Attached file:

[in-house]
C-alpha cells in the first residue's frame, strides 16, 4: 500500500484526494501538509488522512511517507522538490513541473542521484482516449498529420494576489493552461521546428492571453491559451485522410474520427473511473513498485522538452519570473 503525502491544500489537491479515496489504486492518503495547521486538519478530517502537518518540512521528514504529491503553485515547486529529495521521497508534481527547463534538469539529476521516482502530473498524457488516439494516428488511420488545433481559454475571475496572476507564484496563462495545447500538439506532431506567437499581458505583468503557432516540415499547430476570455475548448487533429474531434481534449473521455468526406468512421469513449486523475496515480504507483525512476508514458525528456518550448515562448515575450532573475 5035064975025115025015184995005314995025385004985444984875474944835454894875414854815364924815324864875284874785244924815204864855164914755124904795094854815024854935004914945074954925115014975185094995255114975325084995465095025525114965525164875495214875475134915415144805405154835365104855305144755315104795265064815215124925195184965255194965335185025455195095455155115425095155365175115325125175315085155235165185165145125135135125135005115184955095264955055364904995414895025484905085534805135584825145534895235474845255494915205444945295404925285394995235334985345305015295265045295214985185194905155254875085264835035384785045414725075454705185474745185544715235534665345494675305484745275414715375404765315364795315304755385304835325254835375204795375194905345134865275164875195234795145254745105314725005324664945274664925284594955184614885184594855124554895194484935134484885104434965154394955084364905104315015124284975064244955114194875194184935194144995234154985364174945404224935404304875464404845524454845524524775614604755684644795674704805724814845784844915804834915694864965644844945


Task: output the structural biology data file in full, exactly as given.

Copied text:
[in-house]
C-alpha cells in the first residue's frame, strides 16, 4: 500500500484526494501538509488522512511517507522538490513541473542521484482516449498529420494576489493552461521546428492571453491559451485522410474520427473511473513498485522538452519570473 503525502491544500489537491479515496489504486492518503495547521486538519478530517502537518518540512521528514504529491503553485515547486529529495521521497508534481527547463534538469539529476521516482502530473498524457488516439494516428488511420488545433481559454475571475496572476507564484496563462495545447500538439506532431506567437499581458505583468503557432516540415499547430476570455475548448487533429474531434481534449473521455468526406468512421469513449486523475496515480504507483525512476508514458525528456518550448515562448515575450532573475 5035064975025115025015184995005314995025385004985444984875474944835454894875414854815364924815324864875284874785244924815204864855164914755124904795094854815024854935004914945074954925115014975185094995255114975325084995465095025525114965525164875495214875475134915415144805405154835365104855305144755315104795265064815215124925195184965255194965335185025455195095455155115425095155365175115325125175315085155235165185165145125135135125135005115184955095264955055364904995414895025484905085534805135584825145534895235474845255494915205444945295404925285394995235334985345305015295265045295214985185194905155254875085264835035384785045414725075454705185474745185544715235534665345494675305484745275414715375404765315364795315304755385304835325254835375204795375194905345134865275164875195234795145254745105314725005324664945274664925284594955184614885184594855124554895194484935134484885104434965154394955084364905104315015124284975064244955114194875194184935194144995234154985364174945404224935404304875464404845524454845524524775614604755684644795674704805724814845784844915804834915694864965644844945